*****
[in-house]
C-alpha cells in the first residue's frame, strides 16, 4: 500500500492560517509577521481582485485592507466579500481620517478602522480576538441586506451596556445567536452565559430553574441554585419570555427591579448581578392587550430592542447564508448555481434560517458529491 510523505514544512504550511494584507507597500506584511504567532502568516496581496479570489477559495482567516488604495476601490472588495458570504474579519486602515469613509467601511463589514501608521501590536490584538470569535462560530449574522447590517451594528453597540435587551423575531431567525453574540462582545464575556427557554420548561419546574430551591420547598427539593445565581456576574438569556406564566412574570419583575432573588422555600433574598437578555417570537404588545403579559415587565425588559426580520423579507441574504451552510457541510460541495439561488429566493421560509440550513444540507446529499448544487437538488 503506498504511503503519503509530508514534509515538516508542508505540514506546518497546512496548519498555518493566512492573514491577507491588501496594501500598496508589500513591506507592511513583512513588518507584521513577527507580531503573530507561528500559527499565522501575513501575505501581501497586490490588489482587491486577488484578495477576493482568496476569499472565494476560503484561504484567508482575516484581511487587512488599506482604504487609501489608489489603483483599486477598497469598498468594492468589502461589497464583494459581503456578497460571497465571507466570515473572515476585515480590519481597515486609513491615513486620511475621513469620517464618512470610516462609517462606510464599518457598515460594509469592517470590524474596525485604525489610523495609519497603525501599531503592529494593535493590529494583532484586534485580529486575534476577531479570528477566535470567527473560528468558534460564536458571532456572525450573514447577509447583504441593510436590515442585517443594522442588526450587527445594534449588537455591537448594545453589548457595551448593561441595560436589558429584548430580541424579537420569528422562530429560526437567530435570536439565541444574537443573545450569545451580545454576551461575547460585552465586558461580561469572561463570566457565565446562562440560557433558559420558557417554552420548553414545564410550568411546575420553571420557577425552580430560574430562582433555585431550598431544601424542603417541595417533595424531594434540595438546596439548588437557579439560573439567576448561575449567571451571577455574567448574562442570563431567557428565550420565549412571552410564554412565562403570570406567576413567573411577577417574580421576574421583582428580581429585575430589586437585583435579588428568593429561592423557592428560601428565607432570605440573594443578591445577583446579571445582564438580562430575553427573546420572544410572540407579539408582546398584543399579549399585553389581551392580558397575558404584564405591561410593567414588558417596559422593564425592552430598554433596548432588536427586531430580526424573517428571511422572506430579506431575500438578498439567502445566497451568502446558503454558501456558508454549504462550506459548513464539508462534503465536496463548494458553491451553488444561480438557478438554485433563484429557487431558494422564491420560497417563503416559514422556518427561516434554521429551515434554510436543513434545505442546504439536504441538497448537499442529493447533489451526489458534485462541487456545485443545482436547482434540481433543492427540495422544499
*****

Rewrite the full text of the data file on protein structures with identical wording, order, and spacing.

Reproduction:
[in-house]
C-alpha cells in the first residue's frame, strides 16, 4: 500500500492560517509577521481582485485592507466579500481620517478602522480576538441586506451596556445567536452565559430553574441554585419570555427591579448581578392587550430592542447564508448555481434560517458529491 510523505514544512504550511494584507507597500506584511504567532502568516496581496479570489477559495482567516488604495476601490472588495458570504474579519486602515469613509467601511463589514501608521501590536490584538470569535462560530449574522447590517451594528453597540435587551423575531431567525453574540462582545464575556427557554420548561419546574430551591420547598427539593445565581456576574438569556406564566412574570419583575432573588422555600433574598437578555417570537404588545403579559415587565425588559426580520423579507441574504451552510457541510460541495439561488429566493421560509440550513444540507446529499448544487437538488 503506498504511503503519503509530508514534509515538516508542508505540514506546518497546512496548519498555518493566512492573514491577507491588501496594501500598496508589500513591506507592511513583512513588518507584521513577527507580531503573530507561528500559527499565522501575513501575505501581501497586490490588489482587491486577488484578495477576493482568496476569499472565494476560503484561504484567508482575516484581511487587512488599506482604504487609501489608489489603483483599486477598497469598498468594492468589502461589497464583494459581503456578497460571497465571507466570515473572515476585515480590519481597515486609513491615513486620511475621513469620517464618512470610516462609517462606510464599518457598515460594509469592517470590524474596525485604525489610523495609519497603525501599531503592529494593535493590529494583532484586534485580529486575534476577531479570528477566535470567527473560528468558534460564536458571532456572525450573514447577509447583504441593510436590515442585517443594522442588526450587527445594534449588537455591537448594545453589548457595551448593561441595560436589558429584548430580541424579537420569528422562530429560526437567530435570536439565541444574537443573545450569545451580545454576551461575547460585552465586558461580561469572561463570566457565565446562562440560557433558559420558557417554552420548553414545564410550568411546575420553571420557577425552580430560574430562582433555585431550598431544601424542603417541595417533595424531594434540595438546596439548588437557579439560573439567576448561575449567571451571577455574567448574562442570563431567557428565550420565549412571552410564554412565562403570570406567576413567573411577577417574580421576574421583582428580581429585575430589586437585583435579588428568593429561592423557592428560601428565607432570605440573594443578591445577583446579571445582564438580562430575553427573546420572544410572540407579539408582546398584543399579549399585553389581551392580558397575558404584564405591561410593567414588558417596559422593564425592552430598554433596548432588536427586531430580526424573517428571511422572506430579506431575500438578498439567502445566497451568502446558503454558501456558508454549504462550506459548513464539508462534503465536496463548494458553491451553488444561480438557478438554485433563484429557487431558494422564491420560497417563503416559514422556518427561516434554521429551515434554510436543513434545505442546504439536504441538497448537499442529493447533489451526489458534485462541487456545485443545482436547482434540481433543492427540495422544499